matter what car, van or bike you drive, we're all looking for great
value and quality in our UK motor insurance? But who is the best -
who is the cheapest and who offers the great service in the event of a
the insurance companies below who claim to offer competitive cover at
sensible prices, our
guide to the jargon and tips for cutting your quote - Good
for car insurance (often referred to as ‘motor insurance’) has
traditionally been a painstaking but necessary task. From fully comp to
third party, finding the right deal from numerous UK car insurance
companies can prove to be an overwhelming challenge using a telephone.
However, there’s more to a search than just finding cheap car
insurance. You need to ensure you get the cover to suit your needs as a
motorist. Here are some factors you should consider:
type of car insurance is right for you? It is illegal to drive in the UK
without insurance and therefore the minimum standard of cover you can
take out is ‘third party’. This covers:
· Liability for injuries to others, including passengers.
· Liability for damage to someone’s property.
· Liability of passengers for accidents caused by them.
· Liability arising from the use of a caravan or trailer while attached
to the car.
Next comes ‘third party fire and theft’ which will also pay out if
your vehicle is stolen or set on fire.
comprehensive (normally known as ‘fully comprehensive’) car
insurance policy will pay-out for all of the areas covered by third
party fire and theft with the addition of paying for any damage to your
own vehicle regardless of who caused the accident. It also covers loss
of, or damage to, personal effects in the car.
car insurance (also known as ‘commercial car insurance’) meets the
needs of small businesses with company vehicles.
polices vary between individual car insurance companies, benefits
typically include a courtesy car, free cover for driving in Europe and,
in some cases, legal aid when the accident is not your fault. These
benefits may incur an extra cost.
all know car insurance is an expensive business – but where does our
money go? One factor rarely considered when making a claim is how your
car insurance premium is used – yet this information may help you
choose your cover wisely and make a more informed choice on the cover
you opt for.
THE MONEY GOES
money you pay on your car insurance is not merely set aside in case you
need it – instead it is put into one big pot. Here’s a breakdown of
where the money from your premium goes:
· 50% for claims.
· 25% for legal and administrative costs.
· 25% for costs of running the company.
These numbers vary between insurers. Some are better than others at
saving and on cutting their overheads.
Most of the money paid out on car insurance claims is paid on property
damage. Collision damage makes up about 50% of an insurance company’s
total expenditure. However, this is a relatively small amount when taken
in context with medical expenses and personal injury claims because the
most an insurance company will ever pay out is the ‘fair market
value’ for your vehicle. That is why collision and comprehensive cover
costs companies a lot of money.
companies also spend a lot of money processing and settling claims.
There is little that can be done to avoid these expenses but in part six
we examine excess charges and their benefits in cutting these costs.
advertising, staff and commission payments further increase the costs of
running an insurance company – the best way to avoid these costs is to
you know about where your money goes, move on to part three for details
on legal requirements and making a claim.
law requires that any vehicles of three years old and over have a valid
MOT certificate. You are unable to tax a vehicle without an MOT and
certificate of insurance and driving a car without these is an offence.
Road Traffic Act states that all motorists must be insured against their
liability for injuring other people (including passengers) and for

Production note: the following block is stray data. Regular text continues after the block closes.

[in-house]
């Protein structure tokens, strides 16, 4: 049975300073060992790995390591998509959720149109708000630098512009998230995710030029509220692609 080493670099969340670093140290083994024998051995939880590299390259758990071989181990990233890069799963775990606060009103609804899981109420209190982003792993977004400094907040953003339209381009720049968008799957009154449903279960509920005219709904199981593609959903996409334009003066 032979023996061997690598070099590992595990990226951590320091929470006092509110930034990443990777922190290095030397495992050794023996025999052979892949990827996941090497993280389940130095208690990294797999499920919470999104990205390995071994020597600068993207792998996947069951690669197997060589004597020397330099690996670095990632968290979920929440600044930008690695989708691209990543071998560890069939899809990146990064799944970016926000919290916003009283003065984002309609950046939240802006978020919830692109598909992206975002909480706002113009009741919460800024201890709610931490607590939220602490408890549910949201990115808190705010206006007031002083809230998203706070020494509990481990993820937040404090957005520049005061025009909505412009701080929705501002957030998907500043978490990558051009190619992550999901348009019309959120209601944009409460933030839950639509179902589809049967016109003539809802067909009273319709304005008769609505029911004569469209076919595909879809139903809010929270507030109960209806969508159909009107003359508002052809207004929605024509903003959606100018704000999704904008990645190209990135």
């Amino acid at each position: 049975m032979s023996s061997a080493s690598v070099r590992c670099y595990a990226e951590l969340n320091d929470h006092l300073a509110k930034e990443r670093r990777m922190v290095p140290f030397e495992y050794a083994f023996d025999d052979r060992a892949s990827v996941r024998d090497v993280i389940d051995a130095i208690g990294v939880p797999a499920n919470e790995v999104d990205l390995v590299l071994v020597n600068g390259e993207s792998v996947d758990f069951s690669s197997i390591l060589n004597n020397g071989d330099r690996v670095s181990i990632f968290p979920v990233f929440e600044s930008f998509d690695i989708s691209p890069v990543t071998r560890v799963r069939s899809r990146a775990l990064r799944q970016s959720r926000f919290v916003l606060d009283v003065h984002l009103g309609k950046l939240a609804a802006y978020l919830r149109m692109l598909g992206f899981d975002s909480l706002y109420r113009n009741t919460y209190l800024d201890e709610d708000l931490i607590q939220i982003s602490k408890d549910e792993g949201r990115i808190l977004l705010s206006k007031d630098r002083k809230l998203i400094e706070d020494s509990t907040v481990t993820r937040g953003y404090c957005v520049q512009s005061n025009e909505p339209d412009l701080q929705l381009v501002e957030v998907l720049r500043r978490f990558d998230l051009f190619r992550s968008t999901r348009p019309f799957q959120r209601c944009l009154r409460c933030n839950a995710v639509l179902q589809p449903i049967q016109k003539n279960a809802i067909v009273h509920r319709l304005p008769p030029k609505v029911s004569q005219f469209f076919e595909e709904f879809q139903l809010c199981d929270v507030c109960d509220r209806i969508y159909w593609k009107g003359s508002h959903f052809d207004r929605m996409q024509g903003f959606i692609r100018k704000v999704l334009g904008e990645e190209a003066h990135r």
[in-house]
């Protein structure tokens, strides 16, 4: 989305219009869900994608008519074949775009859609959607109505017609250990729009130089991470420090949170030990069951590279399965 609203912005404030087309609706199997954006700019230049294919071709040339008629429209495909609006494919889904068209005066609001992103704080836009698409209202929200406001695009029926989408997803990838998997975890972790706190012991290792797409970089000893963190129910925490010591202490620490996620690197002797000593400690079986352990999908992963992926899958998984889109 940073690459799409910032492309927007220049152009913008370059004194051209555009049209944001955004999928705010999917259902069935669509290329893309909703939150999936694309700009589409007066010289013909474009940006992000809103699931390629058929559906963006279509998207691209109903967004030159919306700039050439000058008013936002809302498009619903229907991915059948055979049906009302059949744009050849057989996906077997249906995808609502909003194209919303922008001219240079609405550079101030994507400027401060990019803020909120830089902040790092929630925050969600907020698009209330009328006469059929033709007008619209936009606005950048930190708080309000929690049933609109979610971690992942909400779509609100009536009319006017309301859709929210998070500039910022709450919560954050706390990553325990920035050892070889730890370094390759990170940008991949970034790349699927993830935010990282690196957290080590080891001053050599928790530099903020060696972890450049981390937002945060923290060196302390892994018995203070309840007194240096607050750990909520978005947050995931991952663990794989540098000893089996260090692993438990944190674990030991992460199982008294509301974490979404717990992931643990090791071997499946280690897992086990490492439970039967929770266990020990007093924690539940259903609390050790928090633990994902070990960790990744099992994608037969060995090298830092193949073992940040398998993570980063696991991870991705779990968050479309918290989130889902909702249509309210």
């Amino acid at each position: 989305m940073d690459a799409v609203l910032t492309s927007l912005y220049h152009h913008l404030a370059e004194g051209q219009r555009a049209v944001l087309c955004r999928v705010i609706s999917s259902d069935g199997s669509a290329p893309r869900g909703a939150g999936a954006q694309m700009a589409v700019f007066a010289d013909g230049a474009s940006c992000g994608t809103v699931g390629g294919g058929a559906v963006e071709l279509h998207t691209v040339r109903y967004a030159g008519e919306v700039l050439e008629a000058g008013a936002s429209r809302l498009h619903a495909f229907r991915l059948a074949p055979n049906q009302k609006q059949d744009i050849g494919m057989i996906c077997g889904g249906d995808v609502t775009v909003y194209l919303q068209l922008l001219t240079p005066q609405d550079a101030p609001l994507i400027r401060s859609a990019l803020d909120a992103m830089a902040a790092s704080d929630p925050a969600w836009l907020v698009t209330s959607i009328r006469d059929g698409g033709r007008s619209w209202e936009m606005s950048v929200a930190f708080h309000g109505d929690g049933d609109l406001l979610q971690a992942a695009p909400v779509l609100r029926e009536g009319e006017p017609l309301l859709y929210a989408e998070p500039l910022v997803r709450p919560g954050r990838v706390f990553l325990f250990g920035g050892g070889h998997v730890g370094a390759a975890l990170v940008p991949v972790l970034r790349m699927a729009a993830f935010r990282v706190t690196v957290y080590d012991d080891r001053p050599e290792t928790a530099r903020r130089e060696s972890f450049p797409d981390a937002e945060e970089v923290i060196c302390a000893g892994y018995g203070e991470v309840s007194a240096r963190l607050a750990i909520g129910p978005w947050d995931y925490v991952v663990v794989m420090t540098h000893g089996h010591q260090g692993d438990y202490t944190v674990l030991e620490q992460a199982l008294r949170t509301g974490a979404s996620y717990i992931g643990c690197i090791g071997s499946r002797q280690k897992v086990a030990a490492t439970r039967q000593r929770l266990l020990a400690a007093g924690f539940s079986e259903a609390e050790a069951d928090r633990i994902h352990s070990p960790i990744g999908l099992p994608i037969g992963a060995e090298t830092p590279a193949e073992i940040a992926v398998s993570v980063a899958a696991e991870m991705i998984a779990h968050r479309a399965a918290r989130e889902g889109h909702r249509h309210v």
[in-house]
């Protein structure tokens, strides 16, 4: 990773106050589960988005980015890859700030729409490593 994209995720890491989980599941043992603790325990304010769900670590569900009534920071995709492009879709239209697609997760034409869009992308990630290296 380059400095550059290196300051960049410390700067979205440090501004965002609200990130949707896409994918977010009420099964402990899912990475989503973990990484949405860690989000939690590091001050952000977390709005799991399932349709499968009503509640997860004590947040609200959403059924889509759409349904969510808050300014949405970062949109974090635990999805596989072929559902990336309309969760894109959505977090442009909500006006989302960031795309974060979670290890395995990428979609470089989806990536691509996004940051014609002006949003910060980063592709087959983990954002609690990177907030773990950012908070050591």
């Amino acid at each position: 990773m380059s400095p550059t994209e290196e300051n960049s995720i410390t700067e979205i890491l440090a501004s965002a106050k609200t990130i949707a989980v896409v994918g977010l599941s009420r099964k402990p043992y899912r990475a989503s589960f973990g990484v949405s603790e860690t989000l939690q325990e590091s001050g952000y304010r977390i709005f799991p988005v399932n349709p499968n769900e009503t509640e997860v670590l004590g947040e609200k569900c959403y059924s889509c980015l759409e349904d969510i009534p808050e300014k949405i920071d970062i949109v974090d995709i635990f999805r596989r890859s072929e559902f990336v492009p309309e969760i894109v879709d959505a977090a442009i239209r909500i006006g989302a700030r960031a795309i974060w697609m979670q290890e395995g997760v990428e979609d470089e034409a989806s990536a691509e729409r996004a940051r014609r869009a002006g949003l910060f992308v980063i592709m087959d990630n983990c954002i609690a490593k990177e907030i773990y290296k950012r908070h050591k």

damage to other people’s property. It is also vital to keep your
insurance company up-to-date including vehicle modifications and fixed
penalties as it is an offence not to – and it may affect any claim you
insurers will issue the following documents:
Certificate of insurance – You will need this to buy your road
A cover note - It acts as a temporary policy and certificate
until your new insurance policy has been set up.
Policy document – This tells you everything you are covered
car insurance companies will have a claims help-line with certain office
hours. Some will offer an accident emergency recovery hotline for
outside those hours if you have the addition of roadside recovery as
part of your claim.
is worth discovering beforehand if your insurer will immediately
authorise repairs from recommended agents and in the event of a theft
does your insurance include cover for personal belongings or replacement
locks? It’s also worth checking whether a courtesy car is included in
the price quoted, and if so, for how long –your own car may be off the
road for a number of weeks after an accident and hire cars can be
insurance can be a minefield of difficult terminology and confusing
jargon. Moneysupermarket.com wants to help you find the right car
insurance deal for you and so we’ve compiled a guide to help bust
through the jargon.
ABI Group– Your car will be
given a specific ranking based on the level of risk involved with each
car type and model.
Approved Repairer– Repairers
recommended by your insurers.
DOC Cover– Otherwise known as
Driving Other Cars.
Fault/Non-Fault Claim– A
non-fault claim is when the insurer can recover the costs from someone
else. A fault claim is if they cannot recover the costs regardless of
whether the accident was your fault.
policyholders are put in the same financial position after a loss as
they were immediately before it.
IPT– A Government tax charged
as a percentage of premiums.
Loss adjuster – Investigates the
legitimacy of claims.
Material fact – Failure to
disclose material could invalidate a policy, such as driving
S D & P- Social Domestic
& Pleasure. A description of how you plan to use your car.
Settlement – When an insurer
pays a claim.
TPO– Third Party Only.
Under-insurance– For example
insuring your car for £8,000 when the car is worth £10,000. Insurance
companies will almost always scale down claims as a result.
ULR cover – Uninsured loss
recovery – better known as legal expenses cover, which you can add on
to your policy.
Uninsured losses – Elements not
covered by your policy such as hire charges.
Underwriter – Person who decides
whether to accept a risk and calculates the premium.
DOES INSURANCE COST SO MUCH